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I have been using Eclipse to develop java program on a windows 7 machine. It works. I also typed "java" from the command prompt, it also shows the help message. In other words, I think Java was correctly installed on this machine. However, when I open the "environmental variable" setting on this machine, I cannot find either "JAVA_HOME" setting and "JAVA PATH" setting. What is the problem of this?

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What about JDK_HOME and PATH? There is no such thing as JAVA_PATH as far as I know. –  fge Jul 11 '13 at 14:45
    
You could run java with only setting Path variable.. –  ritesh Jul 11 '13 at 14:46
    
If you are able to run java -version and get the result about your java version in command prompt, those variable are configured –  Ruchira Gayan Ranaweera Jul 11 '13 at 14:49

7 Answers 7

up vote 0 down vote accepted

Some environment variables are defined at machine level and some are defined (and overwritten) at user account level. Just do following in windows cmd prompt:

c:\echo %PATH% or just type c:\path

and verify the output.

You can also verify java home path by writing a simple Test class like following:

public class Test {
  public static void main(String[]s){
    System.out.println(System.getProperty("java.home"));
  }
}
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After typing c:\echo %PATH%, I did not find "JAVA_PATH" setting in the output. But why Eclipse can still run? Thanks. –  user297850 Jul 11 '13 at 15:00
    
@user297850 just type c:\set and you can see all the env values defined in your cmd shell. Eclipse just uses the installed JRE (from system path) and it has its own compiler. If it does not find a java on PATH it will throw error and terminate. –  Bimalesh Jha Jul 11 '13 at 15:03
    
You can use the Test class, I pasted above, inside Eclipse and find out what Eclipse is using. –  Bimalesh Jha Jul 11 '13 at 15:05

Java also copies java.exe and javaw.exe under C:\Windows\System32, there's where your java is running from.

You can confirm that by using where commmand:

On my win7 machine:

>where java.exe
C:\Windows\System32\java.exe
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Interesting... Does it also copy javac et al if you install a JDK? –  fge Jul 11 '13 at 14:51
    
@fge no. On my win7 box it does not locate C:\Users\xxx>where javac.exe INFO: Could not find files for the given pattern(s). –  Bimalesh Jha Jul 11 '13 at 15:07

There are multitudes of links to be fond on Google regarding how to solve this in Windows. These environment variables typically do not get setup by default when installing java.

Here are some 10 second finds with with answers:

How to set java_home on Windows 7?

Setting the JAVA_HOME Variable in Windows

Installing Java on Windows 7 and setting-up the JAVA_HOME

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Check you PATH variable in Environment Variables. It must be set to jreInstallation/bin. Windows does not pick up java command from JAVA PATH, it picks java command from PATH variable.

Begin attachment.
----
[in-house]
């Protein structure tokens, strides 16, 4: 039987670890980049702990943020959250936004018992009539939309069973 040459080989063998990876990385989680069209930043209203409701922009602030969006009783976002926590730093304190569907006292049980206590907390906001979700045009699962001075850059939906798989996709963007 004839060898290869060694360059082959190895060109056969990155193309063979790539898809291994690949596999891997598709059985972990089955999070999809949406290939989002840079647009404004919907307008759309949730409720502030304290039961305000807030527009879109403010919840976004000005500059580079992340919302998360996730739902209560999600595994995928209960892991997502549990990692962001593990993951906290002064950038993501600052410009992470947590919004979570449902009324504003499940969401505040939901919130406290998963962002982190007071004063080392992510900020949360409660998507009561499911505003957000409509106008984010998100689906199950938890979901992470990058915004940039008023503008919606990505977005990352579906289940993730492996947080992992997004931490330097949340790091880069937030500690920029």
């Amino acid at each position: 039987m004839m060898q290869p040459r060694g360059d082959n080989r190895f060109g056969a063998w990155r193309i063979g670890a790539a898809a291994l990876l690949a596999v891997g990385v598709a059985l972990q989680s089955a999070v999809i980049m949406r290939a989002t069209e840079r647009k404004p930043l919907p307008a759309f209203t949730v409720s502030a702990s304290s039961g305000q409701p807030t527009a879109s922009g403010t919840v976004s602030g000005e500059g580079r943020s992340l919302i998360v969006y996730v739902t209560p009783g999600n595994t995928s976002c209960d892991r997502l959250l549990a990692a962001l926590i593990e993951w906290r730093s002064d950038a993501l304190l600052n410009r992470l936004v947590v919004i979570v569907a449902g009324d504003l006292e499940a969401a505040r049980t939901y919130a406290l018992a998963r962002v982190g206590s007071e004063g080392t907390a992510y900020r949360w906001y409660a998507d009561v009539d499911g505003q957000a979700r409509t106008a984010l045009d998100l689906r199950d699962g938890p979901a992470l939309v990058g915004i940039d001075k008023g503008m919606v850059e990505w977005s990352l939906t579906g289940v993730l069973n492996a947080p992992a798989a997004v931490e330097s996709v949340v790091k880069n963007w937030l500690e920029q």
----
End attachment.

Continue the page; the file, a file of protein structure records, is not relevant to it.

Also note that once you install JDK, path is not set by installation to jdkInstallation/bin, you need to set it up explicitly.So unless you set the path to jdkInstallation/bin, javac wont be recognized.

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In other words, the java was not setup on my machine even I install JDK. However, why Eclipse can still debug and run Java program –  user297850 Jul 11 '13 at 14:58
    
Because eclipse does not depend on the jdk installation these days. Eclipse has its own compiler so you don't need JDK if you are working with Eclipse. –  zerocool Jul 11 '13 at 15:00

Check your path variable in windows environmental variables. At least Java path should be there .

It may looks like this.

%SystemRoot%\system32;%SystemRoot%;%SystemRoot%\System32\Wbem;%SYSTEMROOT%\System32\WindowsPowerShell\v1.0\;C:\Program Files (x86)\Java\jdk1.7.0\bin
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You should set path and classpath variables. Here's the link you can follow for step by step instructions.

[http://abodeqa.wordpress.com/2012/08/11/how-to-set-path/][1]

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4  
Welcome to Stack Overflow! Whilst this may theoretically answer the question, it would be preferable to include the essential parts of the answer here, and provide the link for reference. –  jlordo Jul 11 '13 at 14:53

With Java, Groovy, Git, Heroku, Maven, and many other projects, what I always do is this:

1.  Unzip the software package into a directory, for example:
    C:\AeroFS\Java\jdk1.7.0_25
    C:\AeroFS\Groovy\groovy-2.0.5

2.  Create a HOME variable, such as JAVA_HOME or GROOVY_HOME that points to the
    above locations.

3.  Put these in your default system path by editing your PATH variable and 
    adding %JAVA_HOME%\bin  and %GROOVY_HOME%\bin to the end of your PATH.  In
    the case of JAVA_HOME only, you might want to put it at the beginning of 
    the PATH to override the java.exe that rests in the WINDOWS directory 
    location.
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